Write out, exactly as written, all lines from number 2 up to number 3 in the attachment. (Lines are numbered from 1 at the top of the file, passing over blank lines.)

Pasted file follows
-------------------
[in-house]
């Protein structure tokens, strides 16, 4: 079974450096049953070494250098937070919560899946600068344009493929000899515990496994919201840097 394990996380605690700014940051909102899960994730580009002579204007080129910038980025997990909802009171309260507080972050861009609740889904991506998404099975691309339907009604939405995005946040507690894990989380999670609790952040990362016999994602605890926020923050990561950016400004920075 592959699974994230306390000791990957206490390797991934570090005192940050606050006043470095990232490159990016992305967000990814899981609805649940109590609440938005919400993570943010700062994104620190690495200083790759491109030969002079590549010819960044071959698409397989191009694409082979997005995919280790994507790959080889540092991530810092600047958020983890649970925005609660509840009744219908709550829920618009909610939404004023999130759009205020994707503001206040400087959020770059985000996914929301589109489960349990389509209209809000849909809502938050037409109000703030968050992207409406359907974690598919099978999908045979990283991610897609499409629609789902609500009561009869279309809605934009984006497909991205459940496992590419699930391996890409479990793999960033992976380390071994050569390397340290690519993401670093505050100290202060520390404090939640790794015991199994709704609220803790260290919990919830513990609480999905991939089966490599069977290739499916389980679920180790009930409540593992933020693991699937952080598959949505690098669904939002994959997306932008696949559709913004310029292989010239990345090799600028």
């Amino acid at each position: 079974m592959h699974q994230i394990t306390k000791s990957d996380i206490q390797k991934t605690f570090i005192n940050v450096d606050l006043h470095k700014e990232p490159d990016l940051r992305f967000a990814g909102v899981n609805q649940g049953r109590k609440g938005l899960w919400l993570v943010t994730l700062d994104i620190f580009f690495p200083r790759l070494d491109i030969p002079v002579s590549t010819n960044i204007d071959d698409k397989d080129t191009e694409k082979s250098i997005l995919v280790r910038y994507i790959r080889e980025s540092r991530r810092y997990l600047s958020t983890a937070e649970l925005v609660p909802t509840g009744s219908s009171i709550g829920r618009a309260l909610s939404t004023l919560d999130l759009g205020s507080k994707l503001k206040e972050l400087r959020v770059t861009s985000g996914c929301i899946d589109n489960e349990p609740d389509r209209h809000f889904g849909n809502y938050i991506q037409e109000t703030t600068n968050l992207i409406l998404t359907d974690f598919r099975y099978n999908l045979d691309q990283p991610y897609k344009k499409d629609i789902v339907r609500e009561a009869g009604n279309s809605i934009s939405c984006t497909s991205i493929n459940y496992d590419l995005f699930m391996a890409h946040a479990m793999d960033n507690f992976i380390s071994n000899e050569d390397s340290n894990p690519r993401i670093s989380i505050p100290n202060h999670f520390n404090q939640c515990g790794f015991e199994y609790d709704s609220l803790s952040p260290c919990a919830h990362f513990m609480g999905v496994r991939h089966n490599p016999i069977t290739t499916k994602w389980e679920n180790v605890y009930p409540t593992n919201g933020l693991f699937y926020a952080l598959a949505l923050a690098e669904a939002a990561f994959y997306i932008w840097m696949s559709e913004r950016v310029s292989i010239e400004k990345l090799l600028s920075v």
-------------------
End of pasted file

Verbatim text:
């Protein structure tokens, strides 16, 4: 079974450096049953070494250098937070919560899946600068344009493929000899515990496994919201840097 394990996380605690700014940051909102899960994730580009002579204007080129910038980025997990909802009171309260507080972050861009609740889904991506998404099975691309339907009604939405995005946040507690894990989380999670609790952040990362016999994602605890926020923050990561950016400004920075 592959699974994230306390000791990957206490390797991934570090005192940050606050006043470095990232490159990016992305967000990814899981609805649940109590609440938005919400993570943010700062994104620190690495200083790759491109030969002079590549010819960044071959698409397989191009694409082979997005995919280790994507790959080889540092991530810092600047958020983890649970925005609660509840009744219908709550829920618009909610939404004023999130759009205020994707503001206040400087959020770059985000996914929301589109489960349990389509209209809000849909809502938050037409109000703030968050992207409406359907974690598919099978999908045979990283991610897609499409629609789902609500009561009869279309809605934009984006497909991205459940496992590419699930391996890409479990793999960033992976380390071994050569390397340290690519993401670093505050100290202060520390404090939640790794015991199994709704609220803790260290919990919830513990609480999905991939089966490599069977290739499916389980679920180790009930409540593992933020693991699937952080598959949505690098669904939002994959997306932008696949559709913004310029292989010239990345090799600028």
């Amino acid at each position: 079974m592959h699974q994230i394990t306390k000791s990957d996380i206490q390797k991934t605690f570090i005192n940050v450096d606050l006043h470095k700014e990232p490159d990016l940051r992305f967000a990814g909102v899981n609805q649940g049953r109590k609440g938005l899960w919400l993570v943010t994730l700062d994104i620190f580009f690495p200083r790759l070494d491109i030969p002079v002579s590549t010819n960044i204007d071959d698409k397989d080129t191009e694409k082979s250098i997005l995919v280790r910038y994507i790959r080889e980025s540092r991530r810092y997990l600047s958020t983890a937070e649970l925005v609660p909802t509840g009744s219908s009171i709550g829920r618009a309260l909610s939404t004023l919560d999130l759009g205020s507080k994707l503001k206040e972050l400087r959020v770059t861009s985000g996914c929301i899946d589109n489960e349990p609740d389509r209209h809000f889904g849909n809502y938050i991506q037409e109000t703030t600068n968050l992207i409406l998404t359907d974690f598919r099975y099978n999908l045979d691309q990283p991610y897609k344009k499409d629609i789902v339907r609500e009561a009869g009604n279309s809605i934009s939405c984006t497909s991205i493929n459940y496992d590419l995005f699930m391996a890409h946040a479990m793999d960033n507690f992976i380390s071994n000899e050569d390397s340290n894990p690519r993401i670093s989380i505050p100290n202060h999670f520390n404090q939640c515990g790794f015991e199994y609790d709704s609220l803790s952040p260290c919990a919830h990362f513990m609480g999905v496994r991939h089966n490599p016999i069977t290739t499916k994602w389980e679920n180790v605890y009930p409540t593992n919201g933020l693991f699937y926020a952080l598959a949505l923050a690098e669904a939002a990561f994959y997306i932008w840097m696949s559709e913004r950016v310029s292989i010239e400004k990345l090799l600028s920075v």